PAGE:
Island’s current account surplus at $328m
Bermuda’s current account surplus doubled in the first three months of this year to $328 million, compared to $161 million for the same period last year.
The increase was largely attributed to improvement in the surplus balance on the primary income account as a result of investment income.
Imports of goods jumped to $250 million, an increase of $27 million on the same quarter last year.
Bermuda Government statisticians said the change was down to an $11 million increase in imports from the US, the country’s main trading partner, and a $6 million increase in importation of Caribbean goods, while imports from countries competing in the summer’s America’s Cup also recorded “large increases”.
But the value of imported goods from Canada dropped $2 million.
In the commodity groups, the increase was reflected mostly in the imports of finished equipment and machinery, which rose by $13 million and $11 million respectively.
Basic materials and semi-manufactured items, however, saw a decline of $4 million over the period.
Revenue from exported goods went up by $1 million.
The figures were contained in government’s balance of payments statistics, which reflect the island’s economic transactions with the rest of the world.
The services account surplus increased by $3 million and stood at $282 million during the quarter.
The provision of government services earned an extra $6 million from an increase in revenue from exempted companies tax.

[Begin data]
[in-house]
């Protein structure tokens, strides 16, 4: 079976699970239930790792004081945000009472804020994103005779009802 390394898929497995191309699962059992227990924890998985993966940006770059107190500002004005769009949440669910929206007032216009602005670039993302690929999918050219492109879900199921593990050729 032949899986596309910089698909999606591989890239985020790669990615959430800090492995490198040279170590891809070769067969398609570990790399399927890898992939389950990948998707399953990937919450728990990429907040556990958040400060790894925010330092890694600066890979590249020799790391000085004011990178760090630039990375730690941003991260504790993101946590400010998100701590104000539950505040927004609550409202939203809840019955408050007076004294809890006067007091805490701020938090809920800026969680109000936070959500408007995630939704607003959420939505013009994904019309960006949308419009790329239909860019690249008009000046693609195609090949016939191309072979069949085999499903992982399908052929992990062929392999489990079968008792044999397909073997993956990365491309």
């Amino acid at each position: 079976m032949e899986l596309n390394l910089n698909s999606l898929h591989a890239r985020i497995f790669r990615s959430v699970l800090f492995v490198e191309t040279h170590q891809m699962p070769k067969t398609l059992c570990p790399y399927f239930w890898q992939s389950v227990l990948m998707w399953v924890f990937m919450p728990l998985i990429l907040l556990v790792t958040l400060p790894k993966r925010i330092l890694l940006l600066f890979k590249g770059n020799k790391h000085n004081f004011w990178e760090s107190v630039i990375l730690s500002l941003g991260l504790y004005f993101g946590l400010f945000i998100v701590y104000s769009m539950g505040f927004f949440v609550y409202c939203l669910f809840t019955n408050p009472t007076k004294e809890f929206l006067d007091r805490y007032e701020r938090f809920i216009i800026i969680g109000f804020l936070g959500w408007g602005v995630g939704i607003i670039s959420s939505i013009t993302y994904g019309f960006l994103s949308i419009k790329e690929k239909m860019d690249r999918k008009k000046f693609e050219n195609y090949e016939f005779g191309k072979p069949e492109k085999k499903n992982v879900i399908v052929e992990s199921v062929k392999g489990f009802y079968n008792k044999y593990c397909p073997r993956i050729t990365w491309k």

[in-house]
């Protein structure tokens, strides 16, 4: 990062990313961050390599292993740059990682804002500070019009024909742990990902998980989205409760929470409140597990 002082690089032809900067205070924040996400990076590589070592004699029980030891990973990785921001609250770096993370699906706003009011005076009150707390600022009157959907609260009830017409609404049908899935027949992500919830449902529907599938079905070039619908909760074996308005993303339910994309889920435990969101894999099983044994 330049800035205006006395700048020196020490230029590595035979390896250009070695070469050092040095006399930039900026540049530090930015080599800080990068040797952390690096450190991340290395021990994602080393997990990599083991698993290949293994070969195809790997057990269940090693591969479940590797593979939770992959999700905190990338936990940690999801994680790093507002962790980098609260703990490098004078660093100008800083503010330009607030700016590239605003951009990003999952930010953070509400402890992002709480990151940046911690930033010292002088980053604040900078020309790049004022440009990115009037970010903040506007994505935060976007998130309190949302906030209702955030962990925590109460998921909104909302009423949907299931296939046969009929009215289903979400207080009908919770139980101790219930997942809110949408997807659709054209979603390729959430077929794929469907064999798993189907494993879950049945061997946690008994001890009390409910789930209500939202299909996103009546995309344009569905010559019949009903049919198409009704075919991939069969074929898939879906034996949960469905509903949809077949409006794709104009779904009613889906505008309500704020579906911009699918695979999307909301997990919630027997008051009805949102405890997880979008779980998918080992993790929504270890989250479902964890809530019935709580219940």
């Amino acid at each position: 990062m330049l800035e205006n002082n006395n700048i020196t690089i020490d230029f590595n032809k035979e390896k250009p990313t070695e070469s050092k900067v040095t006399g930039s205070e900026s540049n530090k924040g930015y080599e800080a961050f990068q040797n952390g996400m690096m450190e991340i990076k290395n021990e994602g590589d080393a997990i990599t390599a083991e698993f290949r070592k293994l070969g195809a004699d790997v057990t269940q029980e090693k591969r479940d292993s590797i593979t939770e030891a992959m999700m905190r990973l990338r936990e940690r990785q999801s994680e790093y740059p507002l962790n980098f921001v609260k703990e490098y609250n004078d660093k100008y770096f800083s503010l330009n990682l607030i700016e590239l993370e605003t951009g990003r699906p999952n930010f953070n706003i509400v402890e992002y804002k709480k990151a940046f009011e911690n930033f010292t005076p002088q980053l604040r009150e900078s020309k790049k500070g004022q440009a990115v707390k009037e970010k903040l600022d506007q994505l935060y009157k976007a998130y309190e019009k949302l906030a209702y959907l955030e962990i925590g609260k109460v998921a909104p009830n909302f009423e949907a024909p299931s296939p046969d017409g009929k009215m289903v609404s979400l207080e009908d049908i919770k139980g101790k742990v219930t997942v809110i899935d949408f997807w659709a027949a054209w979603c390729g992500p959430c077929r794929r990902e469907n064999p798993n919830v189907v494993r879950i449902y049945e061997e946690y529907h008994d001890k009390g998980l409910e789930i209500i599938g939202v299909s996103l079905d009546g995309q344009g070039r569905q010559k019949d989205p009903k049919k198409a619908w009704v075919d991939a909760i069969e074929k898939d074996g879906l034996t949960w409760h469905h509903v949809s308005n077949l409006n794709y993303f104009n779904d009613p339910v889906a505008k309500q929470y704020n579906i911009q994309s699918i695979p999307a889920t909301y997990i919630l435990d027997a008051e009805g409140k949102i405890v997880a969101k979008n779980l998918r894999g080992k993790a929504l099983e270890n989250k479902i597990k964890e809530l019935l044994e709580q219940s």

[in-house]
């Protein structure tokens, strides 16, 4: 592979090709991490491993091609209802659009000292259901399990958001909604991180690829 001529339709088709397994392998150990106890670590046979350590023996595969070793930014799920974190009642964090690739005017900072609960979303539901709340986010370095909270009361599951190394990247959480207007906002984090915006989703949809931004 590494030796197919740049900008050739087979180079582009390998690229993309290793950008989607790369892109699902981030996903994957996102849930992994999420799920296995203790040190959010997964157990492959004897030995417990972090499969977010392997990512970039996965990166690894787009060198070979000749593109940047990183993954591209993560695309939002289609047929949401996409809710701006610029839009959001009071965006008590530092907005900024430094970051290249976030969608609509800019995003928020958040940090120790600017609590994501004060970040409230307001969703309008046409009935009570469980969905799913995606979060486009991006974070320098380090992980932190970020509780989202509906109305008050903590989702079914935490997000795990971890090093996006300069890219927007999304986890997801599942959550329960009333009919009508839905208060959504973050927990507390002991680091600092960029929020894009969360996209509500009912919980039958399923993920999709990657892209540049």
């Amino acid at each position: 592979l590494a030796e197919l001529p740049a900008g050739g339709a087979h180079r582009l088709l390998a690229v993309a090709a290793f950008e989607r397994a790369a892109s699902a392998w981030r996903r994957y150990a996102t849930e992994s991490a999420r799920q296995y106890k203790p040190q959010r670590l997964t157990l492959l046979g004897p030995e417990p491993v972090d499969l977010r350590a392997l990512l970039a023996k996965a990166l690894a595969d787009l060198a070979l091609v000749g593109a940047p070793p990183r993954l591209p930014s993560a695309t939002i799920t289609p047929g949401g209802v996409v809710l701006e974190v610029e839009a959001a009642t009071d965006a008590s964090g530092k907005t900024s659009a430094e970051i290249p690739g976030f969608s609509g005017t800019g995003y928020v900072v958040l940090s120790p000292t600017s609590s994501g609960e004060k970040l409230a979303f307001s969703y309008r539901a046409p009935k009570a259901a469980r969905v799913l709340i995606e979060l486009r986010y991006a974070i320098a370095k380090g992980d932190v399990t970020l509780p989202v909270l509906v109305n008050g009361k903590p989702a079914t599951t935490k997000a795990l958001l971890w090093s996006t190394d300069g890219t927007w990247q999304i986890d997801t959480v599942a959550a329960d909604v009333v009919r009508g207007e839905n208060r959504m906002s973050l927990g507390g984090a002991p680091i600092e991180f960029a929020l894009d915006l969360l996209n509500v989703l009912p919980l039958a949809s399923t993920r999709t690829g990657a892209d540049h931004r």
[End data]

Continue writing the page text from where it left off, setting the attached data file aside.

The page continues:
In addition, there was a $3 million increase in travel services revenue due to an increase in both air and cruise ship arrivals and a higher per visitor expenditure.
Receipts from business services dropped $30 million to $186 million compared to the previous quarter’s $216 million and $3 million on the same quarter of 2016.
In insurance services, receipts also fell, down $3 million to $20 million.
Financial services receipts, however, rose by $1 million to $30 million compared to the same period last year, but showed a $24 million drop when compared to the previous quarter.
The primary income account, which shows balances on compensation earned or paid to non-residents and income from investments and payroll tax paid by non-resident companies to Government, recorded a surplus increase of $189 million, up to $580 million for the quarter compared to $387 at the same point last year.
The balance of payments report said: “This increase reflected primarily a $180 million rise in net investment income as a result of lower reinvested earnings.
“The surplus on other income also grew by $12 million when compared to the same period in 2016.”
The country’s international investment position — the overseas assets of Bermuda residents and companies less overseas liabilities — stood at more than $4.2 billion, up $481 million on the last quarter of 2016.